Hmm…So the 200 that have deorbited to date and not hit an RV, or anything else, aren’t a good indicator of future risk? Of all the thing to worry about this seems like one I can take off my list.

Texmcs (@guest_257509)
1 month ago
Reply to  Steve Davis


Bob P (@guest_257470)
1 month ago

What goes up must come down…someday!

Gordon den Otter (@guest_257469)
1 month ago

When I read that something “might” or “may” occur, I always wonder who benefits by spreading the FUD. It wouldn’t surprise me at all to find that some other company or companies were lobbying the FAA.

Cancelproof (@guest_257454)
1 month ago

The underlying point, or perhaps it is simply my own takeaway, is the FAA being so hard at work to create a problem where none exists. Moreover, the potential for any actual risk in the future is absolutely negligible.

The Chicken Littles actually working at connecting these make believe dots to then shriek loudly that the sky falling and thus create another pseudo crisis, requiring another billion dollar impact study to create even more permanent Washington Beaurocrats that can never be fired. Is there a chance that Elon is on an enemies list of the permanent Washington class? Asking for a friend.

Tom (@guest_257461)
1 month ago
Reply to  Cancelproof

Yes, we need more government bureaucrats to save us from ourselves. After all, money is “free” to them.

Joseph Phebus (@guest_257501)
1 month ago
Reply to  Cancelproof

Or can we entertain the possibility that rather than making up problems or trying to stick it to the latest celebrity CEO, the FAA is actually doing its job is assessing risk and trying to think through and alert the public to the possible consequences of rapid growth of the number of satellite being launched, the need to track them to avoid accidents, and how to control the resulting pollution as they reach the end of their useful life. There are a little over 6500 satellites in orbit today. Musk is talking launching up to 42000, Bezos has been approved for 3600 for his nascent Kuiper project. Safe bet their will be many others as Chinese and others see $ and not long term risk.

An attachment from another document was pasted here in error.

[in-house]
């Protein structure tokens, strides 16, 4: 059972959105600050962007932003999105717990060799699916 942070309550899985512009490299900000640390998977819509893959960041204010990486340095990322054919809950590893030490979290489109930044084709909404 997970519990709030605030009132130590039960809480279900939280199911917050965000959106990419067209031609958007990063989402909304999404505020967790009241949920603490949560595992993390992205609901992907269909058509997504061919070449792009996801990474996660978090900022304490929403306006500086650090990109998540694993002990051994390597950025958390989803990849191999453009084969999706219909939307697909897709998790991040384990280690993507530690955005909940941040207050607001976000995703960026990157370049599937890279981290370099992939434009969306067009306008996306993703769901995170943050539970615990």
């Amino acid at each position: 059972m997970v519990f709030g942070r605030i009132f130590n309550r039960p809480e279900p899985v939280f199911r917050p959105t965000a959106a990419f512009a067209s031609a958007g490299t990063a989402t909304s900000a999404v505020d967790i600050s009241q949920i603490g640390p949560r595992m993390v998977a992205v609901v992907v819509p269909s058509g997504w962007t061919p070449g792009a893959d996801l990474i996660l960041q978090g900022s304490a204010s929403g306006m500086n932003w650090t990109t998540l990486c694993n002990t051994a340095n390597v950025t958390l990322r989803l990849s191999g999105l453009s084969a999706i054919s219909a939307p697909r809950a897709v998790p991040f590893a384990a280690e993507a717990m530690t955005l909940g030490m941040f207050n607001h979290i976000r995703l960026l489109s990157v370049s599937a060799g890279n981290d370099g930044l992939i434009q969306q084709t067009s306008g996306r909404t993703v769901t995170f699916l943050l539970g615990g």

Cancelproof (@guest_257525)
1 month ago
Reply to  Joseph Phebus

Possibly. I’m more of a Hooves = Horses kind of guy but I guess it’s possible that a herd of very very large possums are passing by?

We already know for a 100% fact, that federal agencies will disregard scientific evidence to develop a narrative that better suits a desired outcome. But you could also be right in your assertion JP. That’s the problem with the first lie, you can never know when the second one is being offered.

Last edited 1 month ago by Cancelproof
Joseph Phebus (@guest_257535)
1 month ago
Reply to  Cancelproof

I think I’ll go with competing viewpoints, scientific thesis, and the presense of a contrarian, albeit taxpayer funded viewpoint to offset the unrestrained pro-growth, pro-“shareholders are our only responsibility” of the 80s and 90s crop of the HBS grads and their peers as a healthy thing for Democracy and humanity.